The organisation was being overwhelmed by the Anglo probes. However, by 2012 it was approved to have 49.1 staff but had just 45.5. A year later, in 2013, it was approved to have 49.1 staff but had just 42.9.
There was something going seriously wrong in the resourcing and staffing levels within the agency. It wasn't even spending the budget it had been allocated. In 2013 it had been granted a budget of €5.3m but spent just €3.1m. It had just one accountant and two solicitors that year. By the end of 2015 the situation had got worse. It spent €3m of its €5.1m budget. It had just 37 staff with no accountant and just one solicitor.
One can either conclude that it was not fulfilling its duties adequately or it was struggling to hire suitably-qualified people because it couldn't pay them enough money. If it is the latter, then a way should have been found to deal with that.
It was well on its way to cocking up the biggest corporate criminal investigation in history at that stage, and wasn't even spending its allocated budget, despite the country being in a troika bailout.
There was nothing wrong with the idea, legislation and structure behind the ODCE. Did it fall foul of the public sector hiring ban or public sector pay agreements and caps? If so, these issues have to be fixed. Its credibility is in tatters.
Coveney rent caps taking hold
While Simon Coveney battles it out for the leadership of Fine Gael and the housing crisis rumbles on, there may be signs of his cap on rent increases starting to take hold.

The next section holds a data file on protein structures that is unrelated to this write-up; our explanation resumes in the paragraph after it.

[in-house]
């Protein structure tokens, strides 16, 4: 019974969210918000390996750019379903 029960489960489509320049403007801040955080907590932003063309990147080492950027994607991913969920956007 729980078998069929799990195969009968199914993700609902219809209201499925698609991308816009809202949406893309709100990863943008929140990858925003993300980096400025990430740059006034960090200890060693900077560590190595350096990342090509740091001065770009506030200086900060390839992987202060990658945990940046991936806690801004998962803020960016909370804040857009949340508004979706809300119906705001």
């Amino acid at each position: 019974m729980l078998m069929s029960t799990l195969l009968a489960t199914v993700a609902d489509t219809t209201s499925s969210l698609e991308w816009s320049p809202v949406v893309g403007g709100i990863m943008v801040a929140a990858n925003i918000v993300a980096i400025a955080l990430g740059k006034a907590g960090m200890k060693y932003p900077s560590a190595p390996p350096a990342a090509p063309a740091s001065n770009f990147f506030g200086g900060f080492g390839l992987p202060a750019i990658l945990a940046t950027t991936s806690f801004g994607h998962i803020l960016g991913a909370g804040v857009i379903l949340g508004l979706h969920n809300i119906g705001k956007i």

There may be some hope of a softening of the massive growth in the price of houses and apartments in Dublin.
During the week it emerged that a building of 105 individually-let apartments at the Casino in Malahide was withdrawn from sale. There won't be any problem selling them individually or in smaller lots, but the withdrawal had to do with the price tag that could be achieved given the restrictions of the government's rent caps.
This is an early sign that where rent caps are in place, investors might want to recalibrate their calculations on what they are willing to pay. In fact, these apartments will remain an attractive proposition but as a single lot, the rent caps may be starting to do their job.
Contrast this with the Shelbourne Plaza apartment block near Dublin's Silicon Docks area. Because they have not been rented before, the 4pc cap on rent increases won't be a problem for a first letting.
This block of 52 apartments attracted offers from eight bidders and they may go for €22m to €23m. That is an average price of €355,000 per apartment.
Compare that to the Kennedy Wilson purchase of the Gasworks apartment block which is not far away, back in 2012. It paid around €40m for 210 apartments or €204,000 per apartment. The average price differential is 74pc in five years.
The good news is that perhaps the much-maligned cap on rent rises may help to cool the market in places without freezing it.
Beef Brexit battle lines are drawn
Beef farmers are feeling a chill themselves from the latest beef-processing consolidation that has seen Dawn Meats pool its UK assets into a joint venture with Dungannon-based Dunbia Meats. This will create a separate company which will own the enlarged UK processing business.
Farmers are worried about the reduction in competition it could cause.
However, they should be more worried about how large beef processors are obviously preparing for a hard Brexit.
They are ring-fencing their UK assets into a standalone business.
It makes good business sense for Dawn and Dunbia, which has grappled with profit margins of just over 1pc. However, it could also signal a greater separation of the British and Irish beef markets by making it easier for them to source beef for processing in their UK plants from the UK and not from Ireland.
Farmers should be worried.
Sunday Indo Business